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dc.contributor.authorTanti, D. J.-
dc.coverage.spatialSpencer Domain, Gawler Craton, northern Eyre Peninsula-
dc.descriptionThis item is only available electronically.en
dc.description.abstractSouth Australia hosts some of the world’s largest non-ferrous mineral deposits. Exploration for such mineralisation systems has so far been impeded by thick regolith that conceals much of the prospective regions throughout Australia. The project tenement studied here is on the Eyre Peninsula at the central northern edge of the Spencer Domain (Middleback Ranges) within the Gawler Craton. It considered highly prospective for mineralization, such as associated with Iron Ore Copper Gold (IOCG) mineralisation. This study provides a preliminary characterisation of the plant biogeochemistry in relation to potential mineralisation sources in the area, and evaluates the potential for plant biogeochemistry to provide an effective and efficient representation of the mineral prospectivity. Three different plant species (Marianna sedifolia, Acacia papyrocarpa and Casuarina pauper) were sampled along east-west transects. Regolith mapping was conducted from aerial imagery of the area and ground-proofing along transects. A landscape geochemical dispersion model was constructed to highlight material flow directions to further understand the regolith units, landform history and its relation to the biogeochemistry of the area. Multi-element plant biogeochemical results show elevated levels of the commodity elements (Cu, Au, U) over known fault structures, the western alluvial system, and surrounding the mineralised Hutchison Group. Three statistical methods were selected to analyse and interpret the data: 1) Normal distribution- two standard deviations; 2) Median absolute deviation; and 3) Normal probability plots & histograms. The median absolute deviation presented consistent parameters for isolating the natural (interpreted natural) uptake of the selected 19 elements. Threshold values displayed limits that were interpreted as showing minimal potential of inhibiting any interpretation of single points of interest or overshadowing any broad scale element trends. Thus this method was utilised in displaying the biogeochemical results. Proposed exploration models for the area include close spaced transect sampling of vegetation along fault structures. Results from this study have implications for the future of mineral exploration, both within this tenement and in other regions comprising similar species and regolith cover. Results demonstrate that biogeochemistry can assist in the exploration of mineral deposits at both the prospect and regional scale. The importance of regolith mapping and developing an understanding for the tenement and regional landscape are important components in identifying likely areas of mineralistion, the success of sampling and result analysis.en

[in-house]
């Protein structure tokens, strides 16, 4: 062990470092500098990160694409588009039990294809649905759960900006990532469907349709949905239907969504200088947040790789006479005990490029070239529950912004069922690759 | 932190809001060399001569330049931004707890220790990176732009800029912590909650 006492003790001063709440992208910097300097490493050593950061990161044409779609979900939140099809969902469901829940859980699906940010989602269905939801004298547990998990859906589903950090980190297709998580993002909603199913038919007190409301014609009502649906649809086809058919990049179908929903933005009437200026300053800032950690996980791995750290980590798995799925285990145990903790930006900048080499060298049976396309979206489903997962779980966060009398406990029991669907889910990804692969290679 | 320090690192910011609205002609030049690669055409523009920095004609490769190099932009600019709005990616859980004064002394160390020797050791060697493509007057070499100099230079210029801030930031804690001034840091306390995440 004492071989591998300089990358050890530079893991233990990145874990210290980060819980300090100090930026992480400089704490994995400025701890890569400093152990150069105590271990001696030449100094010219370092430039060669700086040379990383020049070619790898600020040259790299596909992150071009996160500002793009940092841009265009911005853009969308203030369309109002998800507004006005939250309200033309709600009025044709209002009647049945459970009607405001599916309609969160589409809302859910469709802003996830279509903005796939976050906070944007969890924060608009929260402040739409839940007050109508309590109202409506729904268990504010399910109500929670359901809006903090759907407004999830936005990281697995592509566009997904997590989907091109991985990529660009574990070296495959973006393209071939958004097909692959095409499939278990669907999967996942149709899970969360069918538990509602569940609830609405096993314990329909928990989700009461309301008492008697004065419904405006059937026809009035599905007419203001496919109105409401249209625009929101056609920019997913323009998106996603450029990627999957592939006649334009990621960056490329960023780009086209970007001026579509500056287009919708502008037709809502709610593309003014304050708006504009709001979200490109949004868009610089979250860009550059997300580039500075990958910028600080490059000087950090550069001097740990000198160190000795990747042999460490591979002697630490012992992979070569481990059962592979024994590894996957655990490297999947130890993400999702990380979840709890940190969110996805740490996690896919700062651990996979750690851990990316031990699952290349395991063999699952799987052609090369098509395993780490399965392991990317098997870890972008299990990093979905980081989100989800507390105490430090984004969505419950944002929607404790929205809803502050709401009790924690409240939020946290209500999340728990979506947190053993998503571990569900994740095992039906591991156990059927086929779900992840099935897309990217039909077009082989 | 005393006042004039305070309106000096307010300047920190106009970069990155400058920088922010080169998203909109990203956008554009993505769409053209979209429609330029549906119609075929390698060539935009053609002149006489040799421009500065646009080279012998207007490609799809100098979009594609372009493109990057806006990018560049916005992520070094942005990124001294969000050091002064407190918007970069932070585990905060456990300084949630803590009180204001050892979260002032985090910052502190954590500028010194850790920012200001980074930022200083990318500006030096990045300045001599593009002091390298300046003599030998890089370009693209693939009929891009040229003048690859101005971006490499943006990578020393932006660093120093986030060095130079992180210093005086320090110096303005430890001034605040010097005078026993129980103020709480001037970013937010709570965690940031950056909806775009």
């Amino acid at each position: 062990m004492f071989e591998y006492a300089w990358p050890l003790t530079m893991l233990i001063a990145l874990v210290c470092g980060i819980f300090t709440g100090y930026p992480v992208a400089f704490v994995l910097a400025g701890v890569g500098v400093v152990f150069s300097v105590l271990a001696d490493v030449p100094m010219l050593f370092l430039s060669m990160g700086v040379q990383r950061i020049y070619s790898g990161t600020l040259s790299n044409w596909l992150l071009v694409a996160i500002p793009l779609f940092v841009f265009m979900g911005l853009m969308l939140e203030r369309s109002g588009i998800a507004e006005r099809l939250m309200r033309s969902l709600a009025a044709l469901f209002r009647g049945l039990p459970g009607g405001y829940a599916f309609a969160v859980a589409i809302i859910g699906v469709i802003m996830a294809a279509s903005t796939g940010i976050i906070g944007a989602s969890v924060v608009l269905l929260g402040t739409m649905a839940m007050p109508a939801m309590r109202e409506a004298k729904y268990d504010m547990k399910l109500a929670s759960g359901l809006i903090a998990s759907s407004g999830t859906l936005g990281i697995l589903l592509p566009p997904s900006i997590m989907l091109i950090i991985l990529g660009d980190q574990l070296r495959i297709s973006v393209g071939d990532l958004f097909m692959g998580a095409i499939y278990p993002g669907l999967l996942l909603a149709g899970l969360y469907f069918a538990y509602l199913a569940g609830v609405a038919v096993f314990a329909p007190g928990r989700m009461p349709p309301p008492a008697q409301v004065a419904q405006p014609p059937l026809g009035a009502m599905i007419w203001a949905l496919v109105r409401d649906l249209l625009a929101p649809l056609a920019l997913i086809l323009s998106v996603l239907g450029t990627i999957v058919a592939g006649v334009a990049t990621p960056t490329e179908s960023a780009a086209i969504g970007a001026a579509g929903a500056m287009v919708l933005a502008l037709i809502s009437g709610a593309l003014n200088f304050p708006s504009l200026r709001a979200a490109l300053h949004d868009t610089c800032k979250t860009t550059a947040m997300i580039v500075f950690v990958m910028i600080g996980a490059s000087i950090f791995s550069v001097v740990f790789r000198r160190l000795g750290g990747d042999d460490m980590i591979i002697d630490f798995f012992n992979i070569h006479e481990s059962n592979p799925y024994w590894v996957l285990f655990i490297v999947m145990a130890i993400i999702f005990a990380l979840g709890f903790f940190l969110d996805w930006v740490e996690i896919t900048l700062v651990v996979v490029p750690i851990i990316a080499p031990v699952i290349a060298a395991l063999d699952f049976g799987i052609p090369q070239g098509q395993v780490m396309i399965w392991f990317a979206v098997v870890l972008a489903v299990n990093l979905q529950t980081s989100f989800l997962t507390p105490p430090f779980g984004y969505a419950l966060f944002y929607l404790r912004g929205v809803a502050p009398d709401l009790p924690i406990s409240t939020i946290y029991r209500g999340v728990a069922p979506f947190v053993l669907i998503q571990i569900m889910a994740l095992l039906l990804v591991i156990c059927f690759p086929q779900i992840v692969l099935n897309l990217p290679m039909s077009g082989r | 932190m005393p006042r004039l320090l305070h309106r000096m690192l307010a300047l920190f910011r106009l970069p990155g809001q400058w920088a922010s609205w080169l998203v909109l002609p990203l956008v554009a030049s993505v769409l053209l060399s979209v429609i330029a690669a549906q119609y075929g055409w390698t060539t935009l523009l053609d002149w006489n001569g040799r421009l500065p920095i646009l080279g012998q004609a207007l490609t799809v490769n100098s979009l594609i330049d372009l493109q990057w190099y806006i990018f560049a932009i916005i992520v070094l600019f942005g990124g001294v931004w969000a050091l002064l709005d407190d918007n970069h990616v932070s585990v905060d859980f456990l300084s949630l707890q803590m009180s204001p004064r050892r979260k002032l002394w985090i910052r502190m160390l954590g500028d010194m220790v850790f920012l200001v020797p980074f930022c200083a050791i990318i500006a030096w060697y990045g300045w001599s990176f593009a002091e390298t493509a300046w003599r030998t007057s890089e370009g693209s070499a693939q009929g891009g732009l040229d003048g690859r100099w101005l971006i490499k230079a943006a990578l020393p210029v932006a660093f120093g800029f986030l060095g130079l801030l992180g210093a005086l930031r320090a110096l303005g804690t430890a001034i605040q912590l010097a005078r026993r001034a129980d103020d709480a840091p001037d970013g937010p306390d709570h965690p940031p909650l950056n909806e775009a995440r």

dc.subjectHonours; Geology; Middleback Ranges; non-ferrous; biogeochemistry; fault structure; mineral exploration; landscape regolith; geochemistryen
dc.titleBiogeochemical and regolith expression of buried non-ferrous mineralisation in the northern Middleback Ranges, Iron Knob Northen
dc.contributor.schoolSchool of Physical Sciencesen
dc.provenanceThis electronic version is made publicly available by the University of Adelaide in accordance with its open access policy for student theses. Copyright in this thesis remains with the author. This thesis may incorporate third party material which has been used by the author pursuant to Fair Dealing exceptions. If you are the author of this thesis and do not wish it to be made publicly available, or you are the owner of any included third party copyright material you wish to be removed from this electronic version, please complete the take down form located at:
dc.description.dissertationThesis (B.Sc.(Hons)) -- University of Adelaide, School of Earth and Environmental Sciences, 2011-
Appears in Collections:School of Physical Sciences

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